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Bringing sensitive matters to confession


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#1 Anne M.

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Posted 24 May 2010 - 09:41 PM

This is my first time posting. I am female and currently single and struggle with the occasional need to bring something to confession that seems awkward to discuss with a priest. I know there are some clergy that post on here and maybe can help shed some light. Having to confess lustful thoughts and actions is difficult and I am unsure if the priest expects me to be specific, or if I can be general and say "lustful thoughts and actions." I don't want to share something with my priest that would make him feel uncomfortable. I also don't want to give too much information. I also sense I should be honest in confession.

With other sins, I feel comfortable being very open and discussing them in detail in hopes for some spiritual guidance. Of course, in areas of sexuality we need guidance more than anything else. However, getting spiritual counsel means discussing something in more detail, which I am afraid to do in matters of sexual sins.

Any feedback would be very very helpful. What does a priest expect and encourage in confession, regarding this matter? What is protocol?

Sincerely Anne

#2 Father David Moser

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Posted 24 May 2010 - 11:13 PM

if I can be general and say "lustful thoughts and actions." I don't want to share something with my priest that would make him feel uncomfortable. I also don't want to give too much information. I also sense I should be honest in confession.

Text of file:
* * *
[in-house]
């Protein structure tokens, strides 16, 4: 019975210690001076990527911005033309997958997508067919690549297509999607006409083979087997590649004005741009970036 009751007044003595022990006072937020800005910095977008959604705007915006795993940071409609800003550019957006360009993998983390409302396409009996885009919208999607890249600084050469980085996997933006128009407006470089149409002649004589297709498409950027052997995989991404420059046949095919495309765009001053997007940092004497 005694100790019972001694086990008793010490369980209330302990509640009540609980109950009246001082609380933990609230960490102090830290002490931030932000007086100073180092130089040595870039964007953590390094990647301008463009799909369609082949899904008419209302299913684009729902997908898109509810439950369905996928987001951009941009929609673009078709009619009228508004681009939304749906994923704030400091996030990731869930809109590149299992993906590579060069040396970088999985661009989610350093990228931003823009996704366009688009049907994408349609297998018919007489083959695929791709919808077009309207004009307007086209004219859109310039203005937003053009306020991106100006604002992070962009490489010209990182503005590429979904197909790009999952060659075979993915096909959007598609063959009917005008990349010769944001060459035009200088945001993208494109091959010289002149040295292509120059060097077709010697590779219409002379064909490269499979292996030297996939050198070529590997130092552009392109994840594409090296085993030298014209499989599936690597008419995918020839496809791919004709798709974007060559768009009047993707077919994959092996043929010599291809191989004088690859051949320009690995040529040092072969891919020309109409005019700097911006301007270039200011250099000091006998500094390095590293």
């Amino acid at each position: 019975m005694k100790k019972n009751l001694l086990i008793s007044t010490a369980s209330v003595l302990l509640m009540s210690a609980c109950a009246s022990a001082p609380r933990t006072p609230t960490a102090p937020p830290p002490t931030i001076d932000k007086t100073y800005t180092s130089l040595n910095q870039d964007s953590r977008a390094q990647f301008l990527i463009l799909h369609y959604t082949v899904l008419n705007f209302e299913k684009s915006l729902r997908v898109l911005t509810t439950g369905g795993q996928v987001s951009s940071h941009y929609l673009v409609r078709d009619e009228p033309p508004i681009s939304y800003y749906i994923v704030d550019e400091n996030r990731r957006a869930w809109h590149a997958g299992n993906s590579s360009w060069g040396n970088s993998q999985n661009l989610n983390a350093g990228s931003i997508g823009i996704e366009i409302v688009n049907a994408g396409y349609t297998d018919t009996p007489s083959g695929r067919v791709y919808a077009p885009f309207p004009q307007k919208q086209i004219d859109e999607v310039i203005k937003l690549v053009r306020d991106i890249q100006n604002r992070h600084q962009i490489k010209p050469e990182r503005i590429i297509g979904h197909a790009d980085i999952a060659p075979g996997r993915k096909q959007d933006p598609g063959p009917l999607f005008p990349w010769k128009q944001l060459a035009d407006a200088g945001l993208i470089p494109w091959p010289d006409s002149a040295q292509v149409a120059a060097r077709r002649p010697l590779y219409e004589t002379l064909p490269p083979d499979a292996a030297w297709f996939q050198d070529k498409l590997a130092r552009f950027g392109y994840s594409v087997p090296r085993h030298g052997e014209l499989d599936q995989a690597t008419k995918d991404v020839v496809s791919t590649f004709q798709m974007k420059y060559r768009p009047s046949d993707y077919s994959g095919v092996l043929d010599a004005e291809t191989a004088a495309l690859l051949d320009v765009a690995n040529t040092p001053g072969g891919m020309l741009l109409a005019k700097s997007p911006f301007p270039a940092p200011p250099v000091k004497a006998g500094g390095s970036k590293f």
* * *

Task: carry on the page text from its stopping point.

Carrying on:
For the most part, a general statement such as the above is sufficient. I have heard all kinds of little codes for such sins and it all works. If a confessor, for some reason, might need additional information - he will ask. For example, if a person confesses to me that they lied, then I will probably ask what prompted them to lie so that I can understand the underlying passion better - is it pride, is it cruelty, is it covering other sins, is it blatant dishonesty or any one of a number of other options. One specific that I sometimes find helpful is the conditions surrounding those "lustful thoughts and actions" and I have found in that case that inactivity or boredom is part of the picture. That too helps me understand and give direction in how to avoid or resist that temptation in the future.

In spiritual counsel the ideal is that by hearing the nature of the sins, the confessor can see the nature of the underlying passions and temptations and thus come closer to treating the root rather than the many branches of the root.

What is expected in confession is honesty and repentance and a desire to resist and overcome those temptations in the future.

Fr David Moser

#3 Paul Cowan

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Posted 24 May 2010 - 11:22 PM

Dear Anne,

Not in any regards to make light of your question, but you might check our archives. This topic has been discussed in several areas before. Here are a few to look at. If you still don't find what you are looking for, please ask again. Many here will help you.

Paul

#4 Jeremy Troy

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Posted 25 May 2010 - 02:47 AM

My confessor tells me that he has been given a particular gift. When a person confesses to him, he is unable to remember the confession (or any penance that he might have prescribed) as soon as he says the absolution. When the same person confesses to him again, he immediately remembers every confession that they've given in the past. I know that not all confessors experience this, but it makes it easier for me to not feel embarrassed about confessing certain things. Still, I think it's generally recommended that confessions be more toward the general side, and the priest will ask for more details if he needs them.